All in all, ESMD hopes to increase and facilitate interdisciplinary cooperation and increase optimization between various disciplines in the design of biomedical devices. It also strives to give undergraduates an industry experience so that they can get a job much more easily. McIntyre stated, “I got my co-op position right now because of my work in ESMD, and I’m able to do a lot more at my job because of my experience in ESMD.” According to Smialek, ESMD really helps undergraduates take what they’ve learned in class to a real life context so that everything can click together.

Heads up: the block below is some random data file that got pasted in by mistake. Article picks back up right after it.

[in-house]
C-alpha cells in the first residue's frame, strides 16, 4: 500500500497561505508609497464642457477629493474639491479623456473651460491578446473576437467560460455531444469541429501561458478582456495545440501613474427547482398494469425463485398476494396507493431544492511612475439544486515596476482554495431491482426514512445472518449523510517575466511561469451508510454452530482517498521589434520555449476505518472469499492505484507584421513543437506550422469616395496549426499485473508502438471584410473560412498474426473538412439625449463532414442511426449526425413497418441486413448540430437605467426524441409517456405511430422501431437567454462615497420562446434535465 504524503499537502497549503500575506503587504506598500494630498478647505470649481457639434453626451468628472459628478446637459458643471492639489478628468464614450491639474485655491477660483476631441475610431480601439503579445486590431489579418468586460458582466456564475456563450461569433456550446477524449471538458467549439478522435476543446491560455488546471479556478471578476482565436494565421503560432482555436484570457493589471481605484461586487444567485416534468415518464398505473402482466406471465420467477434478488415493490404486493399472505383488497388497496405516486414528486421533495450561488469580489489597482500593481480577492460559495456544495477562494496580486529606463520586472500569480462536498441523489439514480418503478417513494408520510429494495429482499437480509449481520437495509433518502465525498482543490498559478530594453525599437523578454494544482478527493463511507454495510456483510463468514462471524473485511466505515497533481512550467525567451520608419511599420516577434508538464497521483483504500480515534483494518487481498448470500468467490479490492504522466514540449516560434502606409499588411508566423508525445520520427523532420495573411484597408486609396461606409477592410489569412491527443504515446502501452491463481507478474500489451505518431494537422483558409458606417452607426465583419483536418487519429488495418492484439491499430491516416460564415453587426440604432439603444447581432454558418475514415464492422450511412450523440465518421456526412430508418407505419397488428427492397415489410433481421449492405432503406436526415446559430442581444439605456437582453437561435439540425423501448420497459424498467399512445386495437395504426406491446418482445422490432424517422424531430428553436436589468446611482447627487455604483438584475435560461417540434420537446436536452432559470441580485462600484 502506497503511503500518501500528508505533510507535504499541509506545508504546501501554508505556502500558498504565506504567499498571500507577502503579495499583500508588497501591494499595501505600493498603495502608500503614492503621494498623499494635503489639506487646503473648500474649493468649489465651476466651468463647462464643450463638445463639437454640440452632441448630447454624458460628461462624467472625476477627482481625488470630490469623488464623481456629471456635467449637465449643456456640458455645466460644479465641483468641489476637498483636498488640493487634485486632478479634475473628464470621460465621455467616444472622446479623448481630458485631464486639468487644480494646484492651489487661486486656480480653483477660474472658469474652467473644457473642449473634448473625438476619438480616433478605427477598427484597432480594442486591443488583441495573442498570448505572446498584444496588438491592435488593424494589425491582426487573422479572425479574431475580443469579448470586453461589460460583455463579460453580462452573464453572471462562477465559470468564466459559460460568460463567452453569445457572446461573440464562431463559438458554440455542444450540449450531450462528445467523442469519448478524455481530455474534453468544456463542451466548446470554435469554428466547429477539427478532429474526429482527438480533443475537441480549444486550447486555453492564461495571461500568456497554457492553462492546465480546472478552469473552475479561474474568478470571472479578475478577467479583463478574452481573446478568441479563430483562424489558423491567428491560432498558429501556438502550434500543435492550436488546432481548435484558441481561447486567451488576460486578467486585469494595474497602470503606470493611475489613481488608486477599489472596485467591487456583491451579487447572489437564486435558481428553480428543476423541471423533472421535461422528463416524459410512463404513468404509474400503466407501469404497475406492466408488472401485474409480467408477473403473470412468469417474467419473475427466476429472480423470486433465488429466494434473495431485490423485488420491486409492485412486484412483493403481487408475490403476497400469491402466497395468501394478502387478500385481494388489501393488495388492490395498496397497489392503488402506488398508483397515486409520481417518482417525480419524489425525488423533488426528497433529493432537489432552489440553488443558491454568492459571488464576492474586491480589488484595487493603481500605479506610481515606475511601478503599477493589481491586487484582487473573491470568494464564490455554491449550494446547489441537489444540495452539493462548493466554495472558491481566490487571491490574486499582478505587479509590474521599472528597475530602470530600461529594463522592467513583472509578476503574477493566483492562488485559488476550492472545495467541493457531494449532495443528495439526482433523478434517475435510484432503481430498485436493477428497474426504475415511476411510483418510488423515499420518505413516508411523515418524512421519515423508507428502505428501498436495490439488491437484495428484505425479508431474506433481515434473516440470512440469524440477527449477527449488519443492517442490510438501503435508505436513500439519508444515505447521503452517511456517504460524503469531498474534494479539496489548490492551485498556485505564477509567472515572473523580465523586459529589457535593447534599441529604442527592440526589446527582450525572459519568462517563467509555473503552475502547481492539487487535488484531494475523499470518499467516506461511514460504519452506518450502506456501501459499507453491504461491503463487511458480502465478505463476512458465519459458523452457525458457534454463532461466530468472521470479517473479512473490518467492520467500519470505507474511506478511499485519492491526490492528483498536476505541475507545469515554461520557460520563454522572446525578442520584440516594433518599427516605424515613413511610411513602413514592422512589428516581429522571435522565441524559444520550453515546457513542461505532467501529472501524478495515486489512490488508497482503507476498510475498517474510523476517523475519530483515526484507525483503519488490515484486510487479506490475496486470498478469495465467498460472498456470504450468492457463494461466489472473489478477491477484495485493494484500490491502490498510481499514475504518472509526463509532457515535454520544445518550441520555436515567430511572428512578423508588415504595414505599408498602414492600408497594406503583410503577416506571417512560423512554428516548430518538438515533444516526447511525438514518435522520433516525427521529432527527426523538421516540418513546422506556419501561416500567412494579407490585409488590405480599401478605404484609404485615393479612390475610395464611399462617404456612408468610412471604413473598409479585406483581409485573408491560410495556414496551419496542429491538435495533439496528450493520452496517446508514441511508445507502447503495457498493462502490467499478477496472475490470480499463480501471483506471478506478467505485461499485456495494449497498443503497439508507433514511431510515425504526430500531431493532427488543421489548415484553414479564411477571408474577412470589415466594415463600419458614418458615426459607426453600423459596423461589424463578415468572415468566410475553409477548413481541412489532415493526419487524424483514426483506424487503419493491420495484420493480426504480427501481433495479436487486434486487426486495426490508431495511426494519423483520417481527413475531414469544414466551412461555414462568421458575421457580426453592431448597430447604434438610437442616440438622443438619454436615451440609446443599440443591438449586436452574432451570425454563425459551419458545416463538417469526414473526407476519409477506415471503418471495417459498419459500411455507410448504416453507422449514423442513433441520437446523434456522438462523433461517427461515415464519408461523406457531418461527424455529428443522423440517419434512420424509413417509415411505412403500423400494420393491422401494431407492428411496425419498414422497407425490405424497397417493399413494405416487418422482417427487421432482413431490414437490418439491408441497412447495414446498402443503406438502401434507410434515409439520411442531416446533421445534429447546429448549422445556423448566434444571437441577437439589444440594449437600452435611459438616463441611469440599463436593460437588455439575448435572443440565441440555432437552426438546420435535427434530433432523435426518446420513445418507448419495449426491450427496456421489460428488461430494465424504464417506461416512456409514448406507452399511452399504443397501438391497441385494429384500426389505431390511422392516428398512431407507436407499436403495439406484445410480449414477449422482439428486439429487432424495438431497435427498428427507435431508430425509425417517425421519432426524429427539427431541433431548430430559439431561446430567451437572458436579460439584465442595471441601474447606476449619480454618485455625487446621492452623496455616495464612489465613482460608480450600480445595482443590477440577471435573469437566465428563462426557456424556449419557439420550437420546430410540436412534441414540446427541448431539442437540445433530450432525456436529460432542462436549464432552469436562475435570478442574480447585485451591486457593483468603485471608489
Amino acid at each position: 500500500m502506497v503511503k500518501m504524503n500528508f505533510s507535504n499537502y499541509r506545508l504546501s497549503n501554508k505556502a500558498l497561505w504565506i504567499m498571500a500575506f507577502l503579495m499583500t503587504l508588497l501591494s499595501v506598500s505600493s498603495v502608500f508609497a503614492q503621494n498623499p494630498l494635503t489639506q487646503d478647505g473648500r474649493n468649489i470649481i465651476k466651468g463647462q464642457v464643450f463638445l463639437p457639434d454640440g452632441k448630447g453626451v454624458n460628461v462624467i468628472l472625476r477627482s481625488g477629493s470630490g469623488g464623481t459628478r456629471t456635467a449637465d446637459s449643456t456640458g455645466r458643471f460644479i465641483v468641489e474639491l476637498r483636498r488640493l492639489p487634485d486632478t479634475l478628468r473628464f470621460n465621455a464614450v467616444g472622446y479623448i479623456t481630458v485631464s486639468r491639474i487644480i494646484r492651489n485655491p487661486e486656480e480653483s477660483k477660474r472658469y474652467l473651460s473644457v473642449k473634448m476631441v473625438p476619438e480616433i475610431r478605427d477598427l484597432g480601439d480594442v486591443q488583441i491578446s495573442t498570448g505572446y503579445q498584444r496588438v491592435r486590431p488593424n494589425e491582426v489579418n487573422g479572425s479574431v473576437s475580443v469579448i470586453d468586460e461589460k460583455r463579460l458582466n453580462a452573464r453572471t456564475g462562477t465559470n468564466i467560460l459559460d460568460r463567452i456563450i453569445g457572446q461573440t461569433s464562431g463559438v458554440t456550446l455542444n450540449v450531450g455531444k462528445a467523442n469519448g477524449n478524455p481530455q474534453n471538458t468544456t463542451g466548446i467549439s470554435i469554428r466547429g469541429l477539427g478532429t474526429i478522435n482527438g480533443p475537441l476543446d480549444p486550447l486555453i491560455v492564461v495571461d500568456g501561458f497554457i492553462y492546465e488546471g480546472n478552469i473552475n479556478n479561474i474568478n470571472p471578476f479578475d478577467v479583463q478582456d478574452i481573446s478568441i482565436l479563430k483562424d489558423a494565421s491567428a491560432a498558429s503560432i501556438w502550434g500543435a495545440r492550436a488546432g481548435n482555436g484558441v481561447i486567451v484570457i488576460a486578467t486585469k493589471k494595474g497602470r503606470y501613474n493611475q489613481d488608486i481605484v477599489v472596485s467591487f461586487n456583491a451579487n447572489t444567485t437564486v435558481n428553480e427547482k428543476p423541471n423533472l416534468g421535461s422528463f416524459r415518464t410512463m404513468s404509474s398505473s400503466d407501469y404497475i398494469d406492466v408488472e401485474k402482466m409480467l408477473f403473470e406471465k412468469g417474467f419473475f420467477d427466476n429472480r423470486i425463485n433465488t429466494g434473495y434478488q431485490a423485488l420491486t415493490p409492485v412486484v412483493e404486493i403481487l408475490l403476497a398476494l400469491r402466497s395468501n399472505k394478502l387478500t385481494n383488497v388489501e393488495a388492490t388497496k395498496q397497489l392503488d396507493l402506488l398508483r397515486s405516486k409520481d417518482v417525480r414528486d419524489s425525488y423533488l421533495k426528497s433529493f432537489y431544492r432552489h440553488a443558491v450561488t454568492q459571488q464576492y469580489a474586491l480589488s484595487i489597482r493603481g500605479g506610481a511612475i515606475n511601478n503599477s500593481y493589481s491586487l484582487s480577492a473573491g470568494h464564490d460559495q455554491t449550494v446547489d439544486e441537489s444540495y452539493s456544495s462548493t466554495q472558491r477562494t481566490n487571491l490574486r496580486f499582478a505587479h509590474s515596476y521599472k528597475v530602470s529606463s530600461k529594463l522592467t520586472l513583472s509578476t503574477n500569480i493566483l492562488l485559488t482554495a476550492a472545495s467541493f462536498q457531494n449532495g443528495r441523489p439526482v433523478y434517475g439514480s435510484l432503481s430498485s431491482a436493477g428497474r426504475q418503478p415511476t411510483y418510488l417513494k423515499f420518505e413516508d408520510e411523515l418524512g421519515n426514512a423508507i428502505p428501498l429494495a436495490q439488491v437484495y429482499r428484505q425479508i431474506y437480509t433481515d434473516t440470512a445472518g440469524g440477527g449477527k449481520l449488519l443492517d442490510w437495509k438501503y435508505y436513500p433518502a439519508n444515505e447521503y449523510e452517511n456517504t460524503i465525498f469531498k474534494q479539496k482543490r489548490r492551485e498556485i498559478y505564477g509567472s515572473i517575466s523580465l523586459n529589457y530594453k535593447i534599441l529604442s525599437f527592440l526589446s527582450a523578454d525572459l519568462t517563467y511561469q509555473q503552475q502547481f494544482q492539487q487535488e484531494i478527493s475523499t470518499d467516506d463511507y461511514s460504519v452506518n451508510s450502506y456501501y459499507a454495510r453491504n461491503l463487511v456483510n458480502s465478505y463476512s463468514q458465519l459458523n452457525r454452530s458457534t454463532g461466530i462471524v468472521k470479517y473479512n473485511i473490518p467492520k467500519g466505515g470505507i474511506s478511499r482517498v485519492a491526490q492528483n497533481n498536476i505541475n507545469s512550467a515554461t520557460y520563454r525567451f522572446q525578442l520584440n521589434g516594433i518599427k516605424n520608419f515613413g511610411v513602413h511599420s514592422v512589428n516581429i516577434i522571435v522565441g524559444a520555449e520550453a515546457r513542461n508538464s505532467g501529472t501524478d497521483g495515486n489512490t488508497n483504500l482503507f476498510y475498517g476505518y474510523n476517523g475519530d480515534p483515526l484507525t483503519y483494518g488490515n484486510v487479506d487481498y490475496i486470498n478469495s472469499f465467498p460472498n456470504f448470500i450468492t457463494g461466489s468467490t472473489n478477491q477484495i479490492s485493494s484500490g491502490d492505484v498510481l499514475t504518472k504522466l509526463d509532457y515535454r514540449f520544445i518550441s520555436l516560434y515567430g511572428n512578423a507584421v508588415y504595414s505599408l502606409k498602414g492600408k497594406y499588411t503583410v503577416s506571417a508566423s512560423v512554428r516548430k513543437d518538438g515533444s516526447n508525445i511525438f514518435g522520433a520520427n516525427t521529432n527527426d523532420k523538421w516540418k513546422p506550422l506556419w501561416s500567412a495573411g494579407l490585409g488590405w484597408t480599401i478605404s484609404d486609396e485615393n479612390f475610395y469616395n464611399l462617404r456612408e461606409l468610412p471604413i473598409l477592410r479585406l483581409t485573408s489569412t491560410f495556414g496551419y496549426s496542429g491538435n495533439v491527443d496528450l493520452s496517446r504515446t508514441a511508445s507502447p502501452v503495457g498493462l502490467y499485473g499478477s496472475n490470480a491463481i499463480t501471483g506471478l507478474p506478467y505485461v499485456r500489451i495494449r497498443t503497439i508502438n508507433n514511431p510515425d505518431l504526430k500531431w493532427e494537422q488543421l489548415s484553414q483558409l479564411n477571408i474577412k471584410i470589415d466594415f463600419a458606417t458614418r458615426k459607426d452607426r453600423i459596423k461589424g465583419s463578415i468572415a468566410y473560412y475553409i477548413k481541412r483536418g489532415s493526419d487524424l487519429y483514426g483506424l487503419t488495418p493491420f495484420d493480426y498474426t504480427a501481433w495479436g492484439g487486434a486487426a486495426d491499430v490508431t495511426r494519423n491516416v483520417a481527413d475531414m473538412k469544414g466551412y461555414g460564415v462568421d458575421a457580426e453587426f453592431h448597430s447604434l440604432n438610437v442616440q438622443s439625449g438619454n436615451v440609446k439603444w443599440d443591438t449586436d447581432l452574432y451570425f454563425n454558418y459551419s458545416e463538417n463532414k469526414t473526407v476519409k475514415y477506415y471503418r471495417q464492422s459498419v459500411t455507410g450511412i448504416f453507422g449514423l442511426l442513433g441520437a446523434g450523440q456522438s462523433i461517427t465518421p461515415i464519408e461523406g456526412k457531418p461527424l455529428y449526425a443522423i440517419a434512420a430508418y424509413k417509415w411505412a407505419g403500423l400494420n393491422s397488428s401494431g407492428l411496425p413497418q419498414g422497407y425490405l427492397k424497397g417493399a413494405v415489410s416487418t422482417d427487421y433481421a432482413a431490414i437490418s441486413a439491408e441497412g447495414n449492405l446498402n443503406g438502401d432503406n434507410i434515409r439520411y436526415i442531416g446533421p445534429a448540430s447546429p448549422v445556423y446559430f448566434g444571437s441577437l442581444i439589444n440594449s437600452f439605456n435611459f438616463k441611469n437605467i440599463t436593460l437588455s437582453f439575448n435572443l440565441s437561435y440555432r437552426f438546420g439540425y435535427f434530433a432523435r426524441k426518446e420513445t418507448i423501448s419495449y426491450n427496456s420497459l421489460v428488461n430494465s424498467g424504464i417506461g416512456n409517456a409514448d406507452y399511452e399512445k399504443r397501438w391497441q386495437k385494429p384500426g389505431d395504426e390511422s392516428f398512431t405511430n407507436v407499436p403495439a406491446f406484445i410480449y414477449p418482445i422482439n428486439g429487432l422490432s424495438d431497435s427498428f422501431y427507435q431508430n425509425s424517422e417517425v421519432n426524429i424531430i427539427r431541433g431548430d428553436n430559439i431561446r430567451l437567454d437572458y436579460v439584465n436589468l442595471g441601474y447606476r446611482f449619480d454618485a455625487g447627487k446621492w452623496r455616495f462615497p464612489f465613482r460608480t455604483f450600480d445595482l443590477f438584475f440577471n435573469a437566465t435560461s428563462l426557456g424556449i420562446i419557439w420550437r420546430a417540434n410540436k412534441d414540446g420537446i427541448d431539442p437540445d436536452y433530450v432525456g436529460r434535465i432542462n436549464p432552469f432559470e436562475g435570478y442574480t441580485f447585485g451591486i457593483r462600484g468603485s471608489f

In a time where biotechnology is becoming increasingly important, ESMD takes a large step in educating students about the discipline outside of the classroom and exposing them to the field in their spare time. “We have an amazing board that has been working to continuously improve the organization, and it is honestly easy for me to be President since my officers are so great,” stated Smialek. “It’s a great and practical experience, and it doesn’t cost a dime.” The organization recognizes the capacity of biotechnology and strives to nurture students who will become better experienced and capable members of biomedical teams in their careers. “It’s the future of medicine. We can take the human error out of medicine. The gap between medicine and technology is getting smaller every day.”